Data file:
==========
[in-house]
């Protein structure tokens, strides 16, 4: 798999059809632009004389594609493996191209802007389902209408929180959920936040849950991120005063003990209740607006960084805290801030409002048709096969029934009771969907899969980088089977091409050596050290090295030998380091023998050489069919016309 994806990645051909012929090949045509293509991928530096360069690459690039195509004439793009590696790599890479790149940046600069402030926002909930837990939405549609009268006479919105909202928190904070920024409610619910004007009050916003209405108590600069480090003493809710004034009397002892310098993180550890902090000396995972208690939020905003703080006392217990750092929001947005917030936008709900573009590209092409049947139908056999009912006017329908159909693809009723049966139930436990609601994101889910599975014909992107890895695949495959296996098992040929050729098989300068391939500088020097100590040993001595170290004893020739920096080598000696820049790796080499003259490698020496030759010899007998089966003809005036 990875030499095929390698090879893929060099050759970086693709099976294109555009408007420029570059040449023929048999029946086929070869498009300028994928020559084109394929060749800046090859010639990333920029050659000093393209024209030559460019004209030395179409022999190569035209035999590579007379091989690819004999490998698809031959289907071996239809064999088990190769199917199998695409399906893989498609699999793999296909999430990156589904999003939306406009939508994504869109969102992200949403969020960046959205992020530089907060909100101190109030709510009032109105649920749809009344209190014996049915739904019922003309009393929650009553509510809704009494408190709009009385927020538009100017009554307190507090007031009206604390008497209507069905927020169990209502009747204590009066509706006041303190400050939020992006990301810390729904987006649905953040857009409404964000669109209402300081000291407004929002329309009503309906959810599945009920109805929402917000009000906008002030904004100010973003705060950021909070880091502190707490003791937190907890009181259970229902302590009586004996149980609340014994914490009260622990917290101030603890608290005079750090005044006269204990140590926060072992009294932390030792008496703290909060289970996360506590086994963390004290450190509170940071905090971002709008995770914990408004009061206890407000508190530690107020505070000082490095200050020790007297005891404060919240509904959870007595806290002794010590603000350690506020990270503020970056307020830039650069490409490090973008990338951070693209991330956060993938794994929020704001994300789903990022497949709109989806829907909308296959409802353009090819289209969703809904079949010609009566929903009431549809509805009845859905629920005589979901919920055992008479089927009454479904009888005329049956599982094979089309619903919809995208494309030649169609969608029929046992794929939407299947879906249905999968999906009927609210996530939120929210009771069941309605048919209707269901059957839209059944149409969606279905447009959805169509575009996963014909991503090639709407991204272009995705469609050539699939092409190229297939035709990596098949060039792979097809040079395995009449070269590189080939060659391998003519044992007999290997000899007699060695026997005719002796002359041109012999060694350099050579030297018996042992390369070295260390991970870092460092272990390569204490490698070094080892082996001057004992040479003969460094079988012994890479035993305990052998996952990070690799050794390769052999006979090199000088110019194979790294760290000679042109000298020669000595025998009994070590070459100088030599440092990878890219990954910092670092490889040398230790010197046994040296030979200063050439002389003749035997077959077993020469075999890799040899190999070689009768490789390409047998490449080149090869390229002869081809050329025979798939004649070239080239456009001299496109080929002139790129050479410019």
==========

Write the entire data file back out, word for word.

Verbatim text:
[in-house]
């Protein structure tokens, strides 16, 4: 798999059809632009004389594609493996191209802007389902209408929180959920936040849950991120005063003990209740607006960084805290801030409002048709096969029934009771969907899969980088089977091409050596050290090295030998380091023998050489069919016309 994806990645051909012929090949045509293509991928530096360069690459690039195509004439793009590696790599890479790149940046600069402030926002909930837990939405549609009268006479919105909202928190904070920024409610619910004007009050916003209405108590600069480090003493809710004034009397002892310098993180550890902090000396995972208690939020905003703080006392217990750092929001947005917030936008709900573009590209092409049947139908056999009912006017329908159909693809009723049966139930436990609601994101889910599975014909992107890895695949495959296996098992040929050729098989300068391939500088020097100590040993001595170290004893020739920096080598000696820049790796080499003259490698020496030759010899007998089966003809005036 990875030499095929390698090879893929060099050759970086693709099976294109555009408007420029570059040449023929048999029946086929070869498009300028994928020559084109394929060749800046090859010639990333920029050659000093393209024209030559460019004209030395179409022999190569035209035999590579007379091989690819004999490998698809031959289907071996239809064999088990190769199917199998695409399906893989498609699999793999296909999430990156589904999003939306406009939508994504869109969102992200949403969020960046959205992020530089907060909100101190109030709510009032109105649920749809009344209190014996049915739904019922003309009393929650009553509510809704009494408190709009009385927020538009100017009554307190507090007031009206604390008497209507069905927020169990209502009747204590009066509706006041303190400050939020992006990301810390729904987006649905953040857009409404964000669109209402300081000291407004929002329309009503309906959810599945009920109805929402917000009000906008002030904004100010973003705060950021909070880091502190707490003791937190907890009181259970229902302590009586004996149980609340014994914490009260622990917290101030603890608290005079750090005044006269204990140590926060072992009294932390030792008496703290909060289970996360506590086994963390004290450190509170940071905090971002709008995770914990408004009061206890407000508190530690107020505070000082490095200050020790007297005891404060919240509904959870007595806290002794010590603000350690506020990270503020970056307020830039650069490409490090973008990338951070693209991330956060993938794994929020704001994300789903990022497949709109989806829907909308296959409802353009090819289209969703809904079949010609009566929903009431549809509805009845859905629920005589979901919920055992008479089927009454479904009888005329049956599982094979089309619903919809995208494309030649169609969608029929046992794929939407299947879906249905999968999906009927609210996530939120929210009771069941309605048919209707269901059957839209059944149409969606279905447009959805169509575009996963014909991503090639709407991204272009995705469609050539699939092409190229297939035709990596098949060039792979097809040079395995009449070269590189080939060659391998003519044992007999290997000899007699060695026997005719002796002359041109012999060694350099050579030297018996042992390369070295260390991970870092460092272990390569204490490698070094080892082996001057004992040479003969460094079988012994890479035993305990052998996952990070690799050794390769052999006979090199000088110019194979790294760290000679042109000298020669000595025998009994070590070459100088030599440092990878890219990954910092670092490889040398230790010197046994040296030979200063050439002389003749035997077959077993020469075999890799040899190999070689009768490789390409047998490449080149090869390229002869081809050329025979798939004649070239080239456009001299496109080929002139790129050479410019």